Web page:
E.g., 07/22/2014
E.g., 07/22/2014

Workforce & Vocational Training

Workforce & Vocational Training

Immigrant workers are expected to play a key role in helping the United States and other advanced economies weather the historic reshaping of their workforces as the baby boom retires. With a significant share of foreign-born workers at the bottom of the skill spectrum, the limited response of the current workforce system to the needs of low-skilled immigrant workers is a pressing issue, raising the need for more workforce, vocational, and language training. Access to such programs is also key for mid- and high-skilled immigrants who face difficulties in obtaining recognition for their foreign qualifications and work experience.

Recent Activity

Reports
September 2010
By Randy Capps and Michael Fix
Reports
June 2009
By Randy Capps, Michael Fix, Margie McHugh, and Serena Yi-Ying Lin
Reports
October 2008
By Jeanne Batalova, Michael Fix, and Peter A. Creticos
Reports
April 2008
By Michael Fix, Margie McHugh, Aaron Terrazas, and Laureen Laglagaron
Policy Briefs
September 2007
By Maurice Crul

Pages

Recent Activity

Video, Audio
September 20, 2010

This important MPI report challenges the conventional wisdom about the immigrant workforce, using a sophisticated new method of analysis that permits deeper examination of how workers – immigrant and native-born – fare by economic sector, the skill level of their jobs, and educational attainment.

Reports
September 2010

Despite conventional wisdom that the U.S. immigrant workforce is shaped like an hourglass—wide at the top and the bottom but narrow in the middle— in reality immigrants are more evenly dispersed across the skills spectrum. This report shows that the fastest growth in immigrant employment since 2000 has occurred in middle-skilled jobs.

Reports
July 2009

The enactment of President Clinton’s Limited English Proficiency (LEP) Executive Order, issued in 2000, triggered a proliferation of efforts to provide services to individuals who cannot speak, understand, read, or write English fluently. With increased service provision, state and local government agencies have expressed a strong and growing interest in assuring the quality and cost-effectiveness of language access services. This paper attempts to catalog and describe some of those tools and practices.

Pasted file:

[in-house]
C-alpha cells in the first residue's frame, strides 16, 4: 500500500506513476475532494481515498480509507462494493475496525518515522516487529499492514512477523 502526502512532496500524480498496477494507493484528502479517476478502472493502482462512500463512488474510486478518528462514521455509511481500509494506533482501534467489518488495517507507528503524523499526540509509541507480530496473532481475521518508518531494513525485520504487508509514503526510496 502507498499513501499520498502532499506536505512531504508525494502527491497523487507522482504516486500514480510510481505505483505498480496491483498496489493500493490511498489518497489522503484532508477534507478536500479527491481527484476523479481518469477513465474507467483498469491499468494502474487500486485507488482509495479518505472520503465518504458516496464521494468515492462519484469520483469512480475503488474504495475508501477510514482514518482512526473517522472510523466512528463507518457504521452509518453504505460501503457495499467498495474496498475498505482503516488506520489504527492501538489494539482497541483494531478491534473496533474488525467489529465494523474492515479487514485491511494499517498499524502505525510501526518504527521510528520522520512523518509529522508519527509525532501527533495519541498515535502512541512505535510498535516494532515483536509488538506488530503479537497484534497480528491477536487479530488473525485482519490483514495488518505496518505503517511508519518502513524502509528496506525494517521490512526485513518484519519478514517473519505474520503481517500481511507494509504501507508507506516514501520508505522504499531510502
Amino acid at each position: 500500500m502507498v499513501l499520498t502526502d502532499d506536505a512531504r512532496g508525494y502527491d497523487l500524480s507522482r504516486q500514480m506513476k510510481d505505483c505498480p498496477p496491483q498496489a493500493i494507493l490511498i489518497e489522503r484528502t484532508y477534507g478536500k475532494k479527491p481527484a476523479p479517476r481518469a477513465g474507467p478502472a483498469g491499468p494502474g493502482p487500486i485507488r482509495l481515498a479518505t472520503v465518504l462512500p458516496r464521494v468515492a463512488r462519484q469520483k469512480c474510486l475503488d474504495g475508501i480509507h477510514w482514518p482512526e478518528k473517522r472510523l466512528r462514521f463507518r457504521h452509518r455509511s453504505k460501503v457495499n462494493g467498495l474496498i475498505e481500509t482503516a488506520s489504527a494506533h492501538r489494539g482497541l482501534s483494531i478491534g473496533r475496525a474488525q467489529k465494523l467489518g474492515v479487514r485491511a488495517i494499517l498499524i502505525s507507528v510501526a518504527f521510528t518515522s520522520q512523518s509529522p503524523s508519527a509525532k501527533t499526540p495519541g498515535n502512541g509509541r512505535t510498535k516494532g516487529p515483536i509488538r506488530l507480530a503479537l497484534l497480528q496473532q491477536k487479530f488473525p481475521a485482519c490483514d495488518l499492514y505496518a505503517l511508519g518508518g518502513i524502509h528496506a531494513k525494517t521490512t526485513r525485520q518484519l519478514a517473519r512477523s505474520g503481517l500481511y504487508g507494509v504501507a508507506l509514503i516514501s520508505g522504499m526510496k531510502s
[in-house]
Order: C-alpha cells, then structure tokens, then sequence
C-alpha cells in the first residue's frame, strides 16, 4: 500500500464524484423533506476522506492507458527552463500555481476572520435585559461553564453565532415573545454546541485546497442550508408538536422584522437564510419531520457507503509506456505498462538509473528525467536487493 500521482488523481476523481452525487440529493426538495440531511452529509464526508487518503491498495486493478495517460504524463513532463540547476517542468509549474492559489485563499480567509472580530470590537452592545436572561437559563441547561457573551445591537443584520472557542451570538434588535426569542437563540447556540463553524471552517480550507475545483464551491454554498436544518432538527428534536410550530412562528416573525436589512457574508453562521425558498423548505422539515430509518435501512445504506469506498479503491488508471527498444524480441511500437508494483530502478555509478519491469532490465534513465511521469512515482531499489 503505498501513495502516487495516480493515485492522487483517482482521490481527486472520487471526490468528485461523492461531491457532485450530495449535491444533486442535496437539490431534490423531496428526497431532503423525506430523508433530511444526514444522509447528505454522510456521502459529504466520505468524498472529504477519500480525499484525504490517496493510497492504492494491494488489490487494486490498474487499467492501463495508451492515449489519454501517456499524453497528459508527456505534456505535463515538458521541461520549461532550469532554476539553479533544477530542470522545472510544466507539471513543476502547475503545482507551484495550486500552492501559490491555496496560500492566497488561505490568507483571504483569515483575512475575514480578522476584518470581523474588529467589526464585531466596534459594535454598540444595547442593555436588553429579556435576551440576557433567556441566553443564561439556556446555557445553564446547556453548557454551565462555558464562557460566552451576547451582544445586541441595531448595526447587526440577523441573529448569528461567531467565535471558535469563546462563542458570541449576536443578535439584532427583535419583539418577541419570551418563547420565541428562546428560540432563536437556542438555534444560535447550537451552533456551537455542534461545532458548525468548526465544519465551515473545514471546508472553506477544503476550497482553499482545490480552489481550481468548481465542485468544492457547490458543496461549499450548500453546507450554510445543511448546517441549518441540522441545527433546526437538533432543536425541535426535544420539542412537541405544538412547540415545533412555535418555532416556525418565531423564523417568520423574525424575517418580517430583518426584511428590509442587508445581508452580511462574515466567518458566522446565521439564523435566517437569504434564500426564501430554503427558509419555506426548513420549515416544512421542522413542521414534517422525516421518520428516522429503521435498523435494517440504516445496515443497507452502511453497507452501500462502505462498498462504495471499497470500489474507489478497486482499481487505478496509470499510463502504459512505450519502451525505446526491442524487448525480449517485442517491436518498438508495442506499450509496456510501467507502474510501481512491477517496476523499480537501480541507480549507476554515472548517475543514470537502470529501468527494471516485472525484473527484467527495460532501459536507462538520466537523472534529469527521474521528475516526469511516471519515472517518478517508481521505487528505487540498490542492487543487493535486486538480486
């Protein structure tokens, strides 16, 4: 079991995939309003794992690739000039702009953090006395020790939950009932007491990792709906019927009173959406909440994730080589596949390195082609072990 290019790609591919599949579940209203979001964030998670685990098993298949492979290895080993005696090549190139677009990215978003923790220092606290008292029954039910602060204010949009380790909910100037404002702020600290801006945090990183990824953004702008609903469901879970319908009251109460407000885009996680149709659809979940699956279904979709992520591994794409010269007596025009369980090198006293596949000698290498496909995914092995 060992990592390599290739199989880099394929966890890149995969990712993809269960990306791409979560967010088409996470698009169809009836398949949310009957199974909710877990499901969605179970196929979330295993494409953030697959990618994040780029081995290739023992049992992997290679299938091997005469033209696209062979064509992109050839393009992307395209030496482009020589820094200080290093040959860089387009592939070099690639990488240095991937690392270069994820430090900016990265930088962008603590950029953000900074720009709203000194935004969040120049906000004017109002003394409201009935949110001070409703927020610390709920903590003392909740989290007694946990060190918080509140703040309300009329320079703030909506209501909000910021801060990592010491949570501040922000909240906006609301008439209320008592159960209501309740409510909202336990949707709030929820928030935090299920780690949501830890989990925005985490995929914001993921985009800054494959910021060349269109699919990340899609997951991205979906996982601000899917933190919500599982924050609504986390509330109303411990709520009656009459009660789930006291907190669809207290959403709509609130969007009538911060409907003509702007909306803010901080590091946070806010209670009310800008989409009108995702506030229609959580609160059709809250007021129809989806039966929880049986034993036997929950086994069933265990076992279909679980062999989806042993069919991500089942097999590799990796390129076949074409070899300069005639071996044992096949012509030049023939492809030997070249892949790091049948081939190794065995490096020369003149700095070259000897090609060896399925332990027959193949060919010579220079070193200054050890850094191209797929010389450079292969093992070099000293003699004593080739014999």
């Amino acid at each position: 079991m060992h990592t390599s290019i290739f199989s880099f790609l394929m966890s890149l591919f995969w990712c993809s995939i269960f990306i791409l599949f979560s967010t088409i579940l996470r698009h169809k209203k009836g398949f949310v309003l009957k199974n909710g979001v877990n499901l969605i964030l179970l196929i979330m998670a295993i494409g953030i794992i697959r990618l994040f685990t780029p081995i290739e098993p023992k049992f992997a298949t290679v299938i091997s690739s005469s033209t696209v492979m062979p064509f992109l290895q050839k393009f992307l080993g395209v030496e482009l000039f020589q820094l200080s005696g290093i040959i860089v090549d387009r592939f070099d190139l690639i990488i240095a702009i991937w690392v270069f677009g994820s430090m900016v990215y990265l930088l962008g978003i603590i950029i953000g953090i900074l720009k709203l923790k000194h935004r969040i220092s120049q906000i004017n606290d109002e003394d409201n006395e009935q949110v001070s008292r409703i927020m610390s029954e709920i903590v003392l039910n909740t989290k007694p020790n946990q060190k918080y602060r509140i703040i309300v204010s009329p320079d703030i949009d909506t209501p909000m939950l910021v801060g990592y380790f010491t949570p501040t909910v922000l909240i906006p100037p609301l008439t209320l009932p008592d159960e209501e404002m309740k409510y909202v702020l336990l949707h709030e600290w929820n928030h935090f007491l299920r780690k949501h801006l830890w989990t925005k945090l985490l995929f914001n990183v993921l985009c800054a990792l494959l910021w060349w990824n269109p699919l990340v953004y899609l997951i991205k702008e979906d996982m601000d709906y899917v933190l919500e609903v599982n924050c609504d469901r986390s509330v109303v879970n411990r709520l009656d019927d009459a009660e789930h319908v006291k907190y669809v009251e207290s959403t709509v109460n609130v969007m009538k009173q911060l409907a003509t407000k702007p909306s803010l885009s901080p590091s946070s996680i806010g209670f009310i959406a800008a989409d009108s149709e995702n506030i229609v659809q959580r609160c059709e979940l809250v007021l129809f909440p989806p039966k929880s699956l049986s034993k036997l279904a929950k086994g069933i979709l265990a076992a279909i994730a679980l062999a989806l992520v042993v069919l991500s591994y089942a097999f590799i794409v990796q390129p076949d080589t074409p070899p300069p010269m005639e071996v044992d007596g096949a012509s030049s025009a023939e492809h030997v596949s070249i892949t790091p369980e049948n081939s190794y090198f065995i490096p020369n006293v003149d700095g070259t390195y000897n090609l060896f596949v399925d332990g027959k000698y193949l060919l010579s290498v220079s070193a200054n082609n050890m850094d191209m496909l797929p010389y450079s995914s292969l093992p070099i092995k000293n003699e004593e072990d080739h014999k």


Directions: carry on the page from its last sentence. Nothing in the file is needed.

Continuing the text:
Reports
June 2009

This report examines the funding formula used to distribute Workforce Investment Act Title II federal funds for adult education, literacy, and English as a Second Language instruction, and argues that the formula fails to account for the size and needs of adults with limited English proficiency.

Reports
October 2008

This exploratory study provides an unprecedented assessment of the “brain-waste” phenomenon in the United States—a serious waste of human capital resulting from the unemployment or underemployment of highly skilled college-educated immigrants.

Reports
April 2008

This report examines the large presence of unauthorized and mixed-status families, and the growing size of the second generation and its concerns within Los Angeles County and in California, drawing comparisons to broader national demographic trends and rationales for immigrant integration.

Policy Briefs
September 2007

This policy brief examines the social mobility prospects of the children of Turkish immigrants across five EU nations—Austria, Belgium, France, Germany, and the Netherlands—and seeks to identify institutional arrangements that promote their academic success and transition into the labor market.

Books
February, 2007

Securing the Future seeks to define what policymakers and scholars mean by integration while attempting to sketch the contours of U.S. integration policy. The volume reviews evidence of immigrants’ integration by examining the progress of the second generation, as well as trends in education, health, the workforce, and citizenship.

Pages